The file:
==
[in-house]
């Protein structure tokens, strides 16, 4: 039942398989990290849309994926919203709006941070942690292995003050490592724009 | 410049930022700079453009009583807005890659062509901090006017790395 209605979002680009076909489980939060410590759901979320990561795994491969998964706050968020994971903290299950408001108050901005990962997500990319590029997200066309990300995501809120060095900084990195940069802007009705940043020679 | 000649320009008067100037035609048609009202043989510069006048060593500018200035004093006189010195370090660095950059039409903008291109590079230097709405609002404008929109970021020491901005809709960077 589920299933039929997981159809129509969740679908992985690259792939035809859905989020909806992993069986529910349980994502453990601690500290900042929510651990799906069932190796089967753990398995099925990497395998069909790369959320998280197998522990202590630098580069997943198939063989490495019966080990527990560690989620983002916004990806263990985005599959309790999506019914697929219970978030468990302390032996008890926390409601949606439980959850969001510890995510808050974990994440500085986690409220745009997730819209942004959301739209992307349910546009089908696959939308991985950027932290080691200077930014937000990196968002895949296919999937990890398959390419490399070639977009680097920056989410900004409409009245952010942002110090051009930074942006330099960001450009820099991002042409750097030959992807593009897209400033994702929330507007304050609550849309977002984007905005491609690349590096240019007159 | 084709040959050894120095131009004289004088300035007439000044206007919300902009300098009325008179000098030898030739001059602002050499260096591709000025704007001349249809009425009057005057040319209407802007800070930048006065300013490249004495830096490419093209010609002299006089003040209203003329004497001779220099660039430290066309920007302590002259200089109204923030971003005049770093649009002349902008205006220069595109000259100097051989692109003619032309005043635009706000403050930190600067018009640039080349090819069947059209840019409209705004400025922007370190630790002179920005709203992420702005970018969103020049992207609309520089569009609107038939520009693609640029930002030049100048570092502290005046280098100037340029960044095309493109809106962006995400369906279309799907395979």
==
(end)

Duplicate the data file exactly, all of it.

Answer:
[in-house]
């Protein structure tokens, strides 16, 4: 039942398989990290849309994926919203709006941070942690292995003050490592724009 | 410049930022700079453009009583807005890659062509901090006017790395 209605979002680009076909489980939060410590759901979320990561795994491969998964706050968020994971903290299950408001108050901005990962997500990319590029997200066309990300995501809120060095900084990195940069802007009705940043020679 | 000649320009008067100037035609048609009202043989510069006048060593500018200035004093006189010195370090660095950059039409903008291109590079230097709405609002404008929109970021020491901005809709960077 589920299933039929997981159809129509969740679908992985690259792939035809859905989020909806992993069986529910349980994502453990601690500290900042929510651990799906069932190796089967753990398995099925990497395998069909790369959320998280197998522990202590630098580069997943198939063989490495019966080990527990560690989620983002916004990806263990985005599959309790999506019914697929219970978030468990302390032996008890926390409601949606439980959850969001510890995510808050974990994440500085986690409220745009997730819209942004959301739209992307349910546009089908696959939308991985950027932290080691200077930014937000990196968002895949296919999937990890398959390419490399070639977009680097920056989410900004409409009245952010942002110090051009930074942006330099960001450009820099991002042409750097030959992807593009897209400033994702929330507007304050609550849309977002984007905005491609690349590096240019007159 | 084709040959050894120095131009004289004088300035007439000044206007919300902009300098009325008179000098030898030739001059602002050499260096591709000025704007001349249809009425009057005057040319209407802007800070930048006065300013490249004495830096490419093209010609002299006089003040209203003329004497001779220099660039430290066309920007302590002259200089109204923030971003005049770093649009002349902008205006220069595109000259100097051989692109003619032309005043635009706000403050930190600067018009640039080349090819069947059209840019409209705004400025922007370190630790002179920005709203992420702005970018969103020049992207609309520089569009609107038939520009693609640029930002030049100048570092502290005046280098100037340029960044095309493109809106962006995400369906279309799907395979």